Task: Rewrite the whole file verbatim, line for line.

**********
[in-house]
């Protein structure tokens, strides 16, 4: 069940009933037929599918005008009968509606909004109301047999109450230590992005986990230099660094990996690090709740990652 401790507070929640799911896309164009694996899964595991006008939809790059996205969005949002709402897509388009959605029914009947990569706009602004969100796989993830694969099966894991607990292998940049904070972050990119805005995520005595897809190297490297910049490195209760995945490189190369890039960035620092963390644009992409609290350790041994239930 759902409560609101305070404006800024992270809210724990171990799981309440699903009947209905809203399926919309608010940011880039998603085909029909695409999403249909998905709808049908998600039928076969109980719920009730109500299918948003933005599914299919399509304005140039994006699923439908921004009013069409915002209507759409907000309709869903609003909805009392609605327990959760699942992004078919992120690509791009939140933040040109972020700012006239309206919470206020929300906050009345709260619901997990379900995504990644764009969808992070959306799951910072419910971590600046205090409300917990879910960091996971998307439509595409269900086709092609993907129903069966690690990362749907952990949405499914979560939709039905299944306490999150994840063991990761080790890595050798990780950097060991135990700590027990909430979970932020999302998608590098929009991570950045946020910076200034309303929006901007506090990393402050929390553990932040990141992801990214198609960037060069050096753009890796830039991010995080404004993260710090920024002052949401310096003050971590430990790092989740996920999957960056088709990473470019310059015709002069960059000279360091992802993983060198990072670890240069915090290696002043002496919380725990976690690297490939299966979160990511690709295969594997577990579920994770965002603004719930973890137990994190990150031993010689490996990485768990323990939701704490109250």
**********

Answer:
[in-house]
């Protein structure tokens, strides 16, 4: 069940009933037929599918005008009968509606909004109301047999109450230590992005986990230099660094990996690090709740990652 401790507070929640799911896309164009694996899964595991006008939809790059996205969005949002709402897509388009959605029914009947990569706009602004969100796989993830694969099966894991607990292998940049904070972050990119805005995520005595897809190297490297910049490195209760995945490189190369890039960035620092963390644009992409609290350790041994239930 759902409560609101305070404006800024992270809210724990171990799981309440699903009947209905809203399926919309608010940011880039998603085909029909695409999403249909998905709808049908998600039928076969109980719920009730109500299918948003933005599914299919399509304005140039994006699923439908921004009013069409915002209507759409907000309709869903609003909805009392609605327990959760699942992004078919992120690509791009939140933040040109972020700012006239309206919470206020929300906050009345709260619901997990379900995504990644764009969808992070959306799951910072419910971590600046205090409300917990879910960091996971998307439509595409269900086709092609993907129903069966690690990362749907952990949405499914979560939709039905299944306490999150994840063991990761080790890595050798990780950097060991135990700590027990909430979970932020999302998608590098929009991570950045946020910076200034309303929006901007506090990393402050929390553990932040990141992801990214198609960037060069050096753009890796830039991010995080404004993260710090920024002052949401310096003050971590430990790092989740996920999957960056088709990473470019310059015709002069960059000279360091992802993983060198990072670890240069915090290696002043002496919380725990976690690297490939299966979160990511690709295969594997577990579920994770965002603004719930973890137990994190990150031993010689490996990485768990323990939701704490109250």